Protein is used to repair cell injury (particularly muscle cells from the microscopic trauma that occurs with exercise), and is a secondary energy source. Unlike carbohydrate and fat, the body doesn’t store protein for future energy use and converts excess to fat.
Protein is made of different amino acids; these are “the building blocks of protein.” Some of these amino acids are necessary for health and cannot be made by the body— we have to obtain them from our diet. These are essential amino acids.
Complete proteins contain ample amounts of all the essential amino acids. Complete proteins are found in meat, fish, poultry, cheese, eggs, and milk. Incomplete proteins do not contain all of the essential amino acids. These proteins are found in grains, legumes, and vegetables.
Although it is important to consume the essential amino acids, it is not necessary to get them from meat, fish, poultry, and other complete-protein foods. There is a dietary strategy called mutual supplementation. Here you combine complementary partially- complete protein foods to supply adequate amounts of all the essential amino acids.
For example, although beans and brown rice are both quite rich in protein, each lacks one or more of the essential amino acids. However, when beans are combined with brown rice the result is equivalent to a complete protein that can substitute for meat. Complementary proteins need to be consumed during the course of a day; it is not necessary that they be consumed at the same meal.
Here are some combinations of complementary plant proteins that will provide you with all of the essential amino acids:
- Legumes plus grains: Black beans and rice.
- Legumes plus nuts: Lentil soup with a serving of almonds on the side.
- Legumes plus corn: Pinto beans in a corn tortilla.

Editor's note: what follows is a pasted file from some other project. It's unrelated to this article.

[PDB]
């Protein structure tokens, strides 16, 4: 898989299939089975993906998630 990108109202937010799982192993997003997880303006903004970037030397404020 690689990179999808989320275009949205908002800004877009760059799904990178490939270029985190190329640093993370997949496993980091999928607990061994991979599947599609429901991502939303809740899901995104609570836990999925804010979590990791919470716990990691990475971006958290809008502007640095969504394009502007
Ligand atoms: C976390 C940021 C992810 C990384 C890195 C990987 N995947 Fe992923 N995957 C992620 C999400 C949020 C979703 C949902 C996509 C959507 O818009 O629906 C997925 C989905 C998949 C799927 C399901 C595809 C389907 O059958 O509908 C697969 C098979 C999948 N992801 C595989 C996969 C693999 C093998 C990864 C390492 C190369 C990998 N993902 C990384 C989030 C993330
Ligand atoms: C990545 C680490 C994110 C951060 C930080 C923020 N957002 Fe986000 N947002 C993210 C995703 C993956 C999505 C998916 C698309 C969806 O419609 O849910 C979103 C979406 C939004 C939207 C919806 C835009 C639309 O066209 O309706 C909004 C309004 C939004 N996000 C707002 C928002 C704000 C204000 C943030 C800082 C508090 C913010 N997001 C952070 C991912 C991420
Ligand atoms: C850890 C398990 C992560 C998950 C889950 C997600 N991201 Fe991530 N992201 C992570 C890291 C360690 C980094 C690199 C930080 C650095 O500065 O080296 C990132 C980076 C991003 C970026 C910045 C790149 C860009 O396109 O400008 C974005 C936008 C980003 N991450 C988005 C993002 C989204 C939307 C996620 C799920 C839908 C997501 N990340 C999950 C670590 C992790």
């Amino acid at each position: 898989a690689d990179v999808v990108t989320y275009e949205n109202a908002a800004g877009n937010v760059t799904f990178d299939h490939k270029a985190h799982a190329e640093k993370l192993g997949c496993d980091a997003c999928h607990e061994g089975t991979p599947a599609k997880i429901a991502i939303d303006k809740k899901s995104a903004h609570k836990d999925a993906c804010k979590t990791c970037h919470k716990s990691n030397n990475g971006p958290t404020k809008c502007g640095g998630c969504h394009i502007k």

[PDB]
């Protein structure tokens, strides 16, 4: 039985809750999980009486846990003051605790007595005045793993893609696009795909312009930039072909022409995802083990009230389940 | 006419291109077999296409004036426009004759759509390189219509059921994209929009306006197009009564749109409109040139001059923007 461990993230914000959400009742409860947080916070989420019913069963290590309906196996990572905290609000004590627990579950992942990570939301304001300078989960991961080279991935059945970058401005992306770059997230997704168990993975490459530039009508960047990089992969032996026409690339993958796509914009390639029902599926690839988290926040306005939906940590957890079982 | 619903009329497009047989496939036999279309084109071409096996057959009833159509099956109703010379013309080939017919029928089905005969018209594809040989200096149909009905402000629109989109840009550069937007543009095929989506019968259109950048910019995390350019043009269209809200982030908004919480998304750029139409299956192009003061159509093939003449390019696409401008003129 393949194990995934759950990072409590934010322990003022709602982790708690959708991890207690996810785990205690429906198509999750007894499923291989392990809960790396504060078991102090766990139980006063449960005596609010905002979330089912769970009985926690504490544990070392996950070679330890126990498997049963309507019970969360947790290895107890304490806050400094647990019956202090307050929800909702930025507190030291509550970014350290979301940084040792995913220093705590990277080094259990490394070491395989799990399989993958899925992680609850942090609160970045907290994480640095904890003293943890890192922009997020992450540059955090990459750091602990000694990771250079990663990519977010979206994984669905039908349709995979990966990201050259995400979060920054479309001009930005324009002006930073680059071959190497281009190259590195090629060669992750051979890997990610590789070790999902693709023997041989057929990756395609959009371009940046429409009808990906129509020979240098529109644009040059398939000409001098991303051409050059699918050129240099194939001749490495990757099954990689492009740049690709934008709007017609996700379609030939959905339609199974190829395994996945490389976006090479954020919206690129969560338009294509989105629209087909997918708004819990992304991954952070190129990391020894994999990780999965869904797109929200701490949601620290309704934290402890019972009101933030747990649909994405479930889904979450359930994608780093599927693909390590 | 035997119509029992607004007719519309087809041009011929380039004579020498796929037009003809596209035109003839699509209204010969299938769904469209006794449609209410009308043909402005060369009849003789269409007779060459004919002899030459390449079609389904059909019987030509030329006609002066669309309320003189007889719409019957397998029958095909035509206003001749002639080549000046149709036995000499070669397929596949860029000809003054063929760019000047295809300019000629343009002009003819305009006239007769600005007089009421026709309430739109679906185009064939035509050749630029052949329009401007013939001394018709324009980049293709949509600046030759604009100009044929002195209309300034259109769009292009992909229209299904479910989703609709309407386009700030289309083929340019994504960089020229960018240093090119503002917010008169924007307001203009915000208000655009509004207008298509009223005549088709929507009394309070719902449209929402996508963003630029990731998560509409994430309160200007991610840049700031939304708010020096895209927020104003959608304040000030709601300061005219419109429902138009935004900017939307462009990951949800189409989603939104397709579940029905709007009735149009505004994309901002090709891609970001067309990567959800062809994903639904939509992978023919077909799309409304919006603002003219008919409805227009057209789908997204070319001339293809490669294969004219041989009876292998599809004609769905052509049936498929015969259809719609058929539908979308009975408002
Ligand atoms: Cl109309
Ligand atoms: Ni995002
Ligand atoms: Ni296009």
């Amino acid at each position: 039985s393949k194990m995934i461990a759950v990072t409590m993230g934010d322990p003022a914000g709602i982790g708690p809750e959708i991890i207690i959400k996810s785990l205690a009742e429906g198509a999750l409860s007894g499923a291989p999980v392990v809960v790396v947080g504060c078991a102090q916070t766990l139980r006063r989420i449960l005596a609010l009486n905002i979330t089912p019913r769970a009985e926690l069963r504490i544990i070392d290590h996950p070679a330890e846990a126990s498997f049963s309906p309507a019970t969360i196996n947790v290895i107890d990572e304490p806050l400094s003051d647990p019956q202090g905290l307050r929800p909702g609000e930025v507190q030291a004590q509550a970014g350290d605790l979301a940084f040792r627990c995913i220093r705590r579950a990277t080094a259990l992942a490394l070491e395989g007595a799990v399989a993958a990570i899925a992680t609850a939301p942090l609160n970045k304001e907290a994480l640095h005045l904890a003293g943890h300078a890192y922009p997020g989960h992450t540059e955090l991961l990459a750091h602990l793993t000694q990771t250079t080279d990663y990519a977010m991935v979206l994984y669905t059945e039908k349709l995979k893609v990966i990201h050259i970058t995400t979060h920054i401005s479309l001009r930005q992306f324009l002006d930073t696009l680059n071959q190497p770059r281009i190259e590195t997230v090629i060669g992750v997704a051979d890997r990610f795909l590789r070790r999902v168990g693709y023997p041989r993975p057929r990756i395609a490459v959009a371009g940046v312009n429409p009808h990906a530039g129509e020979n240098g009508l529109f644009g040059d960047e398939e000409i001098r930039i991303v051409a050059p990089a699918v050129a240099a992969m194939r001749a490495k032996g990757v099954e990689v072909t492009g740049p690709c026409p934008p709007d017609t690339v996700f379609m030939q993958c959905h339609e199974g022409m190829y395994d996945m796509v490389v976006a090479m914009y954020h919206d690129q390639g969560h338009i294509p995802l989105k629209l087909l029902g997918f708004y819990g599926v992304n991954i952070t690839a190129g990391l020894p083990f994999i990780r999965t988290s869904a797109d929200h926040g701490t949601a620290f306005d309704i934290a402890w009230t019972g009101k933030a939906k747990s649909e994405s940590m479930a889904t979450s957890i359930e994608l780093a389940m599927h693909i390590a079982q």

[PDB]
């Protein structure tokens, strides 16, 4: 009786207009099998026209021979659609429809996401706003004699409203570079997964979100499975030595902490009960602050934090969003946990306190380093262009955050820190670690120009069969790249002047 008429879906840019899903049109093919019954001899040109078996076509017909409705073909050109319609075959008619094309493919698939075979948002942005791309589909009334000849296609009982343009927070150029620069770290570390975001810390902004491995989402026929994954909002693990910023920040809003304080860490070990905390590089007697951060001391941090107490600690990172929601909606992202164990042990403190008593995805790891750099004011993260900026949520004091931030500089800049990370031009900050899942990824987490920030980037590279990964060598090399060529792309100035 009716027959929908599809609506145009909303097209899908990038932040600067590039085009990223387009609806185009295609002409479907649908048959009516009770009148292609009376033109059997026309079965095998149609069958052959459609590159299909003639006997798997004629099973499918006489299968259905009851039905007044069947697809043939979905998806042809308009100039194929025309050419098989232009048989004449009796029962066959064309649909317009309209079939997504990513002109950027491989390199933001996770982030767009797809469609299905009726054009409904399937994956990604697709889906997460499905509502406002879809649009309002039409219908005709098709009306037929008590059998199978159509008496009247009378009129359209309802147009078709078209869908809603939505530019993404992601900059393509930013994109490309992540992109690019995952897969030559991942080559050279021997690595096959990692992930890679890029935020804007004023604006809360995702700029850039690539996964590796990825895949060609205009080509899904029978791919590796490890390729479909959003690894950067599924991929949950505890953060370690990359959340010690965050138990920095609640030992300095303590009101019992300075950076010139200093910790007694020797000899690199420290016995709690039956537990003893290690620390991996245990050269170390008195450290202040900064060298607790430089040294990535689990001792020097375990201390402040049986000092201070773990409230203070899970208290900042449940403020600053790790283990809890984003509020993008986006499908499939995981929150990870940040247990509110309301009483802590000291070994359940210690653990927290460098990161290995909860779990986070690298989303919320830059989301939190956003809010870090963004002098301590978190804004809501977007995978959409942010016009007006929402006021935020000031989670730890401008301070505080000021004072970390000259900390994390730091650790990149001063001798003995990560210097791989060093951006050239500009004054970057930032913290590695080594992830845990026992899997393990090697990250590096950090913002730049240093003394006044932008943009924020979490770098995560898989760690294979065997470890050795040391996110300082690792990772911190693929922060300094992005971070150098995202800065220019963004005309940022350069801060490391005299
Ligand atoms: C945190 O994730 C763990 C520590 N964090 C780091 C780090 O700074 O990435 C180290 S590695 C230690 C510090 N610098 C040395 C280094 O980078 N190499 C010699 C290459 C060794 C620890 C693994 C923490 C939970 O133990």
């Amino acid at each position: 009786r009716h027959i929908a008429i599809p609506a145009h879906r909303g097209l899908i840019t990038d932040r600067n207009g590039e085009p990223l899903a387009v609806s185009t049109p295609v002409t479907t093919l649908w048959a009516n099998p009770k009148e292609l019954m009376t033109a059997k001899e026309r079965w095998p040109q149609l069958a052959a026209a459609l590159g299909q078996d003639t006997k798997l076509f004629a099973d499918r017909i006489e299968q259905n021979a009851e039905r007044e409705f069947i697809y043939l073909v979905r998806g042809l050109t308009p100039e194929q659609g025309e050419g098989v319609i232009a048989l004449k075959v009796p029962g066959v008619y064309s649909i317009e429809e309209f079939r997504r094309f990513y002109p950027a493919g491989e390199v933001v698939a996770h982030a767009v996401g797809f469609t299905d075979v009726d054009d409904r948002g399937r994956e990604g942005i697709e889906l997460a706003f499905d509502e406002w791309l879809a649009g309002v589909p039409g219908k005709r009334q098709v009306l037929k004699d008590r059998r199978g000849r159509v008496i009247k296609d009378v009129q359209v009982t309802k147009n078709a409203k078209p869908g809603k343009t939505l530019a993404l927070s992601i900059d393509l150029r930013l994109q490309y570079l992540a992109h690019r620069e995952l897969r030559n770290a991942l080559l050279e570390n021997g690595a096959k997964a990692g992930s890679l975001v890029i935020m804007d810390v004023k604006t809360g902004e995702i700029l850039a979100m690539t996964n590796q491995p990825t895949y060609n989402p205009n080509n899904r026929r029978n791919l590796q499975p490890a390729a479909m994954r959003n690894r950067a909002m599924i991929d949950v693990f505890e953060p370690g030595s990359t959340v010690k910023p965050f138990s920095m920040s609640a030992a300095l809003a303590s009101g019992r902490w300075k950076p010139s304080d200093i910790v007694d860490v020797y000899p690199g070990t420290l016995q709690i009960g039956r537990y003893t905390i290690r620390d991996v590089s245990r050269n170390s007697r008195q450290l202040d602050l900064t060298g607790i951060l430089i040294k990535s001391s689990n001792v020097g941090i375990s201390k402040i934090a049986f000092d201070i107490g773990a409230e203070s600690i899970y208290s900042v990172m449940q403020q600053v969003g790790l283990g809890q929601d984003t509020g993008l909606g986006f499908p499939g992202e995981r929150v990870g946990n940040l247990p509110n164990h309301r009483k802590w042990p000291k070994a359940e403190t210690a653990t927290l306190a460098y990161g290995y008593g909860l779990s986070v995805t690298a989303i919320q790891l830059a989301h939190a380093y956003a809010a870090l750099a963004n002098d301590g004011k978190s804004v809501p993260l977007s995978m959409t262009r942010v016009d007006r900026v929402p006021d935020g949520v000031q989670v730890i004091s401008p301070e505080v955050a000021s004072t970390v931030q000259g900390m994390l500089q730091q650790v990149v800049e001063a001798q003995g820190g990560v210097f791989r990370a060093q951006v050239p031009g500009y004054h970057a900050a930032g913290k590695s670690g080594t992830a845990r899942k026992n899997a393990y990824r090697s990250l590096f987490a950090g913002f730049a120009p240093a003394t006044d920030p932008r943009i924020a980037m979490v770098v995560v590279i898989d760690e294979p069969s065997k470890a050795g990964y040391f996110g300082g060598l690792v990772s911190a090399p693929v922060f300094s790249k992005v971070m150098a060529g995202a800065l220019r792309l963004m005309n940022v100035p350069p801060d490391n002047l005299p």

- Whole-grain pasta tossed with peas.
- Whole-wheat toast with peanut butter.
- Bean soup with whole grain crackers.
- Corn tortillas with beans and rice.
Unlike most beans, soybean products (such as tofu and soymilk) are complete proteins. They contain the essential amino acids. Available in health food stores, tofu, soy oil, soy flour, soy-based meat substitutes, soy cheese, and many other soy products are healthful ways to complement a meatless diet.
While a variety of protein sources are necessary as part of the daily food choices, in my experience most athletes eat “too” much protein.
How Much Protein do Athletes Need?
Protein requirements do vary between athletes and sedentary individuals but not by much.
Based on position statements from the American College of Sports Medicine and the American Dietetic Association, an upper limit of 1.7 grams/kg/day will meet the needs of even the hardest training athletes. Using this recommendation, a 70-kilogram (154- pound) endurance athlete would need no more than 120 grams of protein per day.
The vast majority of scientific evidence suggests that consuming more than 2.2 grams/kg/day (154 grams for a 70-kilogram athlete) has little, if any benefit to endurance or strength athletes. These recommended amounts can be generally met through diet alone, without the use of expensive protein or amino acid supplements.
See Appendix A for a list of popular foods and their macronutrient distributions.
Consequences of a High Protein Diet
When an athlete eats more protein than he or she needs, the excess is generally stored as fat. Here are some reasons to consider more carbohydrate and less protein:
- A high carbohydrate diet helps restores muscle glycogen quickly.
- A high protein diet following strenuous exercise may result in incomplete replacement of muscle glycogen, which may impair future performance.
- Carbohydrate is a more efficient source of energy.
- Protein is a more expensive source of energy.
- Protein is harder to digest than carbohydrate; it may lead to feeling lethargic.
- Consuming too much protein may increase the body’s water requirement and may contribute to dehydration. This is because the kidneys require more water to eliminate excess nitrogen that is a function of protein metabolism.